TREASURE COAST/BREVARD COUNTY ― The Indian River Lagoon National Estuary Program is now accepting grant proposals for projects that benefit the Indian River Lagoon.

Up to $1,000,000 is available in four categories: water quality restoration projects; habitat restoration projects; community-based habitat restoration projects; and science and innovation projects.

Funding for the first three categories is from local contributions made by the IRL Council and specialty license plate sales. Funding for the fourth category is from the U.S. EPA under the Clean Water Act.

Approximately $500,000 is expected to be available for water quality improvement projects.

The priorities for water quality improvement projects are proposals that specifically identify ecosystem benefits in the Indian River Lagoon.

Water quality projects should address, but are not limited to, reduction or removal of excess nutrients and other contaminants from land-based or legacy sources. Examples include stormwater and wastewater projects; septic to sewer conversions; groundwater remediation projects; and muck removal and management projects.

Project proposals must document how the project directly improves water quality. Water quality restoration projects must demonstrate a minimum cost-share match of 50% of the total project cost.

Approximately $200,000 is available for habitat restoration projects. Priority will be given to high-quality, well-designed proposals that can substantiate their ability to restore natural habitats.

Projects focused on citizen engagement will not be considered under this category. Projects focused on community volunteers should instead be submitted under the community-based restoration category.

The IRLNEP is especially interested in projects regarding filter feeder restoration that reintroduce filter feeders and filter feeder habitat. Proposals regarding clam and/or oyster restoration will be considered, with preference to oyster restoration projects that do not use plastic materials.

This category also includes such projects as living shoreline restoration and habitat inventory and assessments that fill gaps in current assessments and/or complete a lagoon-wide habitat inventory/assessment to guide future restoration projects.

Approximately $200,000 is available for community-based restoration projects conducted primarily through the use of volunteers. If the proposed restoration project does not utilize volunteers, the project should be submitted under the habitat restoration category instead.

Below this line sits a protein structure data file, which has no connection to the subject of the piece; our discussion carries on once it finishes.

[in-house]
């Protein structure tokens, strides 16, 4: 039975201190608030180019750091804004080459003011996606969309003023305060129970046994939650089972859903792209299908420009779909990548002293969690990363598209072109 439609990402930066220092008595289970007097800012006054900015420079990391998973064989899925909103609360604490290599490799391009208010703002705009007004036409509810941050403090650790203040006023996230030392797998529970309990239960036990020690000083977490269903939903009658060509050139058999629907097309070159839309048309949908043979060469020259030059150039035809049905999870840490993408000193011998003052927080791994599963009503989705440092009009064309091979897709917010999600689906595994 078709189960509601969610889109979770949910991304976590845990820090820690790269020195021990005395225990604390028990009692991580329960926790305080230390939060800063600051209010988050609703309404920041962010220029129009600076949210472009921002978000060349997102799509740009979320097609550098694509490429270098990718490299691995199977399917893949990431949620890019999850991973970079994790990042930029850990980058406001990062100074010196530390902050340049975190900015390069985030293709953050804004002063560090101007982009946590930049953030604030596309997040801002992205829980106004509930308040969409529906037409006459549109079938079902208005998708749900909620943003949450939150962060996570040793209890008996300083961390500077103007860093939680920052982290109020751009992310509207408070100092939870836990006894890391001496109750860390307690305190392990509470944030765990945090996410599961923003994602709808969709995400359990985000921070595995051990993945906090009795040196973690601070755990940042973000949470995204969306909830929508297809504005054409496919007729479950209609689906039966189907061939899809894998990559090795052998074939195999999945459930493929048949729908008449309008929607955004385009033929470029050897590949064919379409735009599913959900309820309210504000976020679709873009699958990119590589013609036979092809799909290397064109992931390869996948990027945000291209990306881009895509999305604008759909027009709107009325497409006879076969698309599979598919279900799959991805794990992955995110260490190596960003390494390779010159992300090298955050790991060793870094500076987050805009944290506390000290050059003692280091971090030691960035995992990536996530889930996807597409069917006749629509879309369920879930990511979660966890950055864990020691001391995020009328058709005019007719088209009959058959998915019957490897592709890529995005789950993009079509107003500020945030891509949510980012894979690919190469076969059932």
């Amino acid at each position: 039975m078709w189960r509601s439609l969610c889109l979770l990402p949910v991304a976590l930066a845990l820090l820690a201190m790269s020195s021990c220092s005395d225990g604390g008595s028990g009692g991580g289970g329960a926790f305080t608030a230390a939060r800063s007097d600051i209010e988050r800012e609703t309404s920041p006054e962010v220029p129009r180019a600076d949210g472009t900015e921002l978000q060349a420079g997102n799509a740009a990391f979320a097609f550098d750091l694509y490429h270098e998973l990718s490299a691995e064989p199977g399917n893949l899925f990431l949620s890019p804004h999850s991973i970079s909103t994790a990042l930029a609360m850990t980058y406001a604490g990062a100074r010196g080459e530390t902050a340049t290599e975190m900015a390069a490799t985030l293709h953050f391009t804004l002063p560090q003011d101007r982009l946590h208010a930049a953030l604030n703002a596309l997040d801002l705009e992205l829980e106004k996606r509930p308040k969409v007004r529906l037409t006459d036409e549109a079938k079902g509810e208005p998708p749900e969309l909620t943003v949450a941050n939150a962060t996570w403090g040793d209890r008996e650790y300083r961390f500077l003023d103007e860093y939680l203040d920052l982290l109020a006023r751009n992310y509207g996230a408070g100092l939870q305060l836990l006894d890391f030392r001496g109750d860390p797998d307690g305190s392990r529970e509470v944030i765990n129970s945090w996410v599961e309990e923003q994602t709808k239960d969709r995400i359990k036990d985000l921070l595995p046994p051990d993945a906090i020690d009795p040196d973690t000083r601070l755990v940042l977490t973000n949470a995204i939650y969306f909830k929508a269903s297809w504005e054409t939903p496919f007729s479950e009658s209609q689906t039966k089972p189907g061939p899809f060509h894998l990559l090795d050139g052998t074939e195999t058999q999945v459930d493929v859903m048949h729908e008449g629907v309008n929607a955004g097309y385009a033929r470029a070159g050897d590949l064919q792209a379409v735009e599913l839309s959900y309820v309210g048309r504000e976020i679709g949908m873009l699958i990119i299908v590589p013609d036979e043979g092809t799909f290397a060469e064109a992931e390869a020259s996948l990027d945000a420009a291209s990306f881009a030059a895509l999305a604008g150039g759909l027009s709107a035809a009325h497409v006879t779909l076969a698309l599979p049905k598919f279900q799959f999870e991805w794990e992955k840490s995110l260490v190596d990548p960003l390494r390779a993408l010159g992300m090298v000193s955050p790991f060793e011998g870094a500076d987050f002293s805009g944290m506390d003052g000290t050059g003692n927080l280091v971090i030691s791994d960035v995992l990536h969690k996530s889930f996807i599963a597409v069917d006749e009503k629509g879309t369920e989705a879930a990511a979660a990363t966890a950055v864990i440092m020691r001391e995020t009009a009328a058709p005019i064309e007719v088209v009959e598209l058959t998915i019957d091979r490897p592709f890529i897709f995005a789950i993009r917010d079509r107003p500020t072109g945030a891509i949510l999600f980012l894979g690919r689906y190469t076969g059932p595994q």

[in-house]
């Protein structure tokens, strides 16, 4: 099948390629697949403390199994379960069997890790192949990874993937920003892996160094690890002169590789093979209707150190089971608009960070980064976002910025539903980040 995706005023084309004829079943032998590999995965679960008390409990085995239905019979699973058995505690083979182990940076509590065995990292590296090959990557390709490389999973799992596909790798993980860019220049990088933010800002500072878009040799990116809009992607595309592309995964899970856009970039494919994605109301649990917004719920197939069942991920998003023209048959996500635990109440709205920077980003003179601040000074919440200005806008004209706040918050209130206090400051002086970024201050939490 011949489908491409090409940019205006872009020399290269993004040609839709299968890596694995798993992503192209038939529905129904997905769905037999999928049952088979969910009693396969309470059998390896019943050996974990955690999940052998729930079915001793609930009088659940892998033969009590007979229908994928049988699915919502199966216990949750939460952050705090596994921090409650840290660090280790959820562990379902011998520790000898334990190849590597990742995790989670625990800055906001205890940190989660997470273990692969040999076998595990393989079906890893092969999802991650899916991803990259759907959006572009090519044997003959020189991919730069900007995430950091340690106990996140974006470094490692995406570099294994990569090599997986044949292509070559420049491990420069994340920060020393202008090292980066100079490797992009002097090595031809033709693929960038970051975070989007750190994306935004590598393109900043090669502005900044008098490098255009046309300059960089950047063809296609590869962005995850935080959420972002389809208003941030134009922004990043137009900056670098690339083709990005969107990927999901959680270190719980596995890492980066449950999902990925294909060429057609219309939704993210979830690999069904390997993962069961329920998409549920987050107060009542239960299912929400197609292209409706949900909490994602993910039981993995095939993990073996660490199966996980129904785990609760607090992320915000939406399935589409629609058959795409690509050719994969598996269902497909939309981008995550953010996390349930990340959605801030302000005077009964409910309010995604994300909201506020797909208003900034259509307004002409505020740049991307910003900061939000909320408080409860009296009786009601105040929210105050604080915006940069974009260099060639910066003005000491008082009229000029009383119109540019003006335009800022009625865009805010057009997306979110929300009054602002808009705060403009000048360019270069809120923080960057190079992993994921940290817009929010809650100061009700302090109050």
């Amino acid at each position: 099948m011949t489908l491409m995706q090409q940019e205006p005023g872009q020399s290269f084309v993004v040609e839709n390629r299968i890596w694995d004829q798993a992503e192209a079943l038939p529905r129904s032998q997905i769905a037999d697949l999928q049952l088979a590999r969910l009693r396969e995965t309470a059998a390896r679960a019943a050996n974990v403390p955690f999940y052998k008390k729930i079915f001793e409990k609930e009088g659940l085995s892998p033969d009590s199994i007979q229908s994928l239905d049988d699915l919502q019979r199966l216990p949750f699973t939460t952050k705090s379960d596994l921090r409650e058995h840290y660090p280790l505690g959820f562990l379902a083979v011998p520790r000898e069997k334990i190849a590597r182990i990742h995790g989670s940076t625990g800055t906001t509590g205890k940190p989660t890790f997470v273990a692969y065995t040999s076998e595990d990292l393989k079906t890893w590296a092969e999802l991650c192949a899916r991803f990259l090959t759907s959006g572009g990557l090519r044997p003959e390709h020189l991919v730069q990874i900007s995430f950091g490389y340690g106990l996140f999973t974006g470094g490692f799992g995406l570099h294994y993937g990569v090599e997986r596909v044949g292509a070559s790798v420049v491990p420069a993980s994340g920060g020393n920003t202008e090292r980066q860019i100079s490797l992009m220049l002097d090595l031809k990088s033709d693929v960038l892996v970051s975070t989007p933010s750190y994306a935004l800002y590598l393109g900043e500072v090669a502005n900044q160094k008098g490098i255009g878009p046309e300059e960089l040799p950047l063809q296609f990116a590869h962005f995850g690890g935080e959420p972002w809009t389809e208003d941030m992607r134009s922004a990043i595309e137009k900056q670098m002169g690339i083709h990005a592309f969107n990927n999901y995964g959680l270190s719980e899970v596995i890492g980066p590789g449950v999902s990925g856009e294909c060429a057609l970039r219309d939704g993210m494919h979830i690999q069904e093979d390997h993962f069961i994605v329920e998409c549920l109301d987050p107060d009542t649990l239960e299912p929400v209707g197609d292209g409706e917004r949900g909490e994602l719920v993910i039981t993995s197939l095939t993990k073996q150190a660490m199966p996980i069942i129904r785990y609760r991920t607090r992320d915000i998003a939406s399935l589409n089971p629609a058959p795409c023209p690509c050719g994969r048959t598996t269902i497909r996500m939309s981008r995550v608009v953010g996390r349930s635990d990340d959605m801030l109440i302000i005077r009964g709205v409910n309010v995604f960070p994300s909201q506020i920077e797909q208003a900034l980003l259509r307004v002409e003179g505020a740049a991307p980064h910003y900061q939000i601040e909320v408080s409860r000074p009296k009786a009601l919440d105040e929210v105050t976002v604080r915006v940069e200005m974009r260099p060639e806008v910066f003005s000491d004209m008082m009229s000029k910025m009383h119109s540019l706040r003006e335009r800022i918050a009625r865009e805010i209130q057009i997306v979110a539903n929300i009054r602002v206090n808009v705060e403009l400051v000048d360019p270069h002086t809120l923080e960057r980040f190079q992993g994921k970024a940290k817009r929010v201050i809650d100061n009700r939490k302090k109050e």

Community-based restoration projects that emphasize citizen engagement and citizen science projects that restore water quality and/or natural habitats will be prioritized. Proposals that improve and expand the capacity of existing citizen engagement programs are preferred over new programs.

Funding priority for this category will be given to projects that address impaired waters, wastewater, stormwater, seagrasses, and harmful algal blooms.

Examples include citizen-driven restoration projects that support water quality and/or habitat restoration; and projects that address recurring needs of the community, such as provision of oyster shells, live oysters, clams, or seagrasses; and provision of native plants and materials for creation of living shorelines or restorations of wetlands or marshes.

This category is also open to student-based water quality and habitat restoration projects that incorporate scientific research; projects that benefit rural, underrepresented, and economically disadvantaged communities; and projects that build coastal resilience to flooding, storm surge and sea level rise, or enhance community emergency-response capacity.

Approximately $100,000 is available for the fourth category, science and innovation projects.

Priorities for this category are science and technology that supports restoration of water quality and habitats.

Examples include innovative approaches to predict or mediate harmful algal blooms; science-driven and/or new technology approaches that support lagoon monitoring or management; and projects to better understand nutrient cycling/reduction, muck management, biosolids management, and threats to human and wildlife health.

Proposal packages are due by Jan. 11, 2021 by 5 p.m.

Proposals are required to be submitted via electronic mail in PDF format to Chief Operating Officer Daniel Kolodny,, with a copy to Deputy Director Kathy Hill, Applications will not be accepted via U.S. Postal Service or other mail carrier.

For more information, visit Address any questions in writing to

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